The Götz group from Queensland Brain Institute offers a resolution to this problem by using repeated focused ultrasound in a scanning mode (scanning ultrasound or SUS) to temporarily open up the blood brain barrier. Their initial findings published in Science in 2015 showed that SUS alone reduced the levels of amyloid-beta plaque in Alzheimer’s disease mice, and improved their performance in cognition and memory tasks.
More recently, their findings revealed that this scanning ultrasound technique, when combined with passive immunisation of an anti-tau antibody, enhances its delivery across the blood brain barrier and uptake into the neurons. This overcomes the additional challenge of accessing tau, as the drug has to cross the neuronal cell membrane, unlike the amyloid-beta outside of the cell.
While this is currently still under preclinical development, the scanning ultrasound appears to be an exciting strategy that can be used with many future therapeutic antibodies in Alzheimer’s disease and other neurodegenerative conditions.
Generation of 3D-printed heart muscle ‘patch’ to improve recovery from heart attack
Heart attacks (or, more properly, myocardial infarctions) are the result of a loss of blood supply and therefore oxygen to the heart muscle, leading to permanent cell death and subsequent scar tissue formation. The damaged tissue no longer functions properly, which may eventually lead to heart failure.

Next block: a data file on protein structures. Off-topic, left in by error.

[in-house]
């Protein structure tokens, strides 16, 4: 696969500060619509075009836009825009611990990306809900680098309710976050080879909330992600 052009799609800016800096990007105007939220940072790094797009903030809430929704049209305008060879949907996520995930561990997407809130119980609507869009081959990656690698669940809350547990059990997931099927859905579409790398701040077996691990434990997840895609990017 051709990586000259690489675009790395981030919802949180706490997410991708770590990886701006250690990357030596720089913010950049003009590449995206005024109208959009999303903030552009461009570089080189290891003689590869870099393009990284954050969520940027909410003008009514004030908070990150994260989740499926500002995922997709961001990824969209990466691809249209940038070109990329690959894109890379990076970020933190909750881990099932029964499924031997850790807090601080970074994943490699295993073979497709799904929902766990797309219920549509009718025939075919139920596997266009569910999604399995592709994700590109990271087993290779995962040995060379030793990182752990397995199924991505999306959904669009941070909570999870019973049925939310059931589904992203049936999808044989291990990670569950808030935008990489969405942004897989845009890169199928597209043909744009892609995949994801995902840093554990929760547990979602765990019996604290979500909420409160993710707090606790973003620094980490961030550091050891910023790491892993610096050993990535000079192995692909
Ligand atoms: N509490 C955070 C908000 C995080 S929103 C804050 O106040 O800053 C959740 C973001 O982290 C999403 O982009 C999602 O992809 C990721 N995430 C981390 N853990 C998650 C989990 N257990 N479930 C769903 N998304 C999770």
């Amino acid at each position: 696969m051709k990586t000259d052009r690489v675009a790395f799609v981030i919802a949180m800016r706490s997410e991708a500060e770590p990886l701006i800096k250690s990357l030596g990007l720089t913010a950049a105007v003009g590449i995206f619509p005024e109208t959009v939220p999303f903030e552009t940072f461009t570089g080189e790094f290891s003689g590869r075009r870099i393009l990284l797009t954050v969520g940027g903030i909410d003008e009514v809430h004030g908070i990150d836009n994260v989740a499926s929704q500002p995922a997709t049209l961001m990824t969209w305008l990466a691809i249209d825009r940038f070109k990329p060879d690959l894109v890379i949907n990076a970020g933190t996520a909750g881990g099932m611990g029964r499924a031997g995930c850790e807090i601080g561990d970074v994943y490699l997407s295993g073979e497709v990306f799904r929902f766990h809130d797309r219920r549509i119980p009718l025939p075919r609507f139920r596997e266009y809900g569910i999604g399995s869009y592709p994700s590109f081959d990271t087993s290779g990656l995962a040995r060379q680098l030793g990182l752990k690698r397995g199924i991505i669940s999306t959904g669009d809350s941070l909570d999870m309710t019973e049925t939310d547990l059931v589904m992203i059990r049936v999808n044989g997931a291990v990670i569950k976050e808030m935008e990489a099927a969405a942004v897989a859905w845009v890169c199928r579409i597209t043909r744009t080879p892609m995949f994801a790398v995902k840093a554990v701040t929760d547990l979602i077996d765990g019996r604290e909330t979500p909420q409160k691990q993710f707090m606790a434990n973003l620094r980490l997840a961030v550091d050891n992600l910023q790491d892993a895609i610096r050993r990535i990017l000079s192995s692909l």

A number of studies have looked at cellular therapy for myocardial repair, which involves the injection of immature cardiac cells into the injured heart muscle. However, this has proven exceptionally challenging, with low engraftment rates and poor electromechanical coupling (coordination between electrical signalling and contraction) between the cardiac cells, hampering outcomes. It turns out that this may be due to the lack of appropriate structural support that normally allows synchronised contraction of cardiac cells.
A recent study published in Circulation Research describes the use of a novel technique that combines the principles of 3D printing and photochemistry to generate a myocardial extracellular matrix (ECM) scaffold – a web of supportive tissue to help the heart muscle pump effectively.
The sizes and features of the ECM components were first determined in adult mouse heart tissue and generated as a 3D template. With a special laser, researchers scanned the template and directly mapped the positions of crosslinks between the proteins onto a biological polymer with unprecedented resolution, thereby producing a native-like ECM scaffold. A human cardiac muscle patch was then generated by seeding cardiac and other supporting cells from human stem cells onto the scaffold.
The findings show that the cardiac cells beat synchronously within one day of engraftment, and, when placed onto the site of tissue damage in the mouse model, the patch led to improvement of cardiac function.
While this technique is now being tested in pig hearts, which more closely mirror the human heart, we remain hopeful in the exciting impact such new technology brings to the development of novel non-pharmacological therapies for major diseases such as cardiovascular disease and particularly heart attack, which kills an average of 25 Australians every single day.
The views and opinions expressed in this article are those of the author and do not necessarily represent those of the Doctus Project.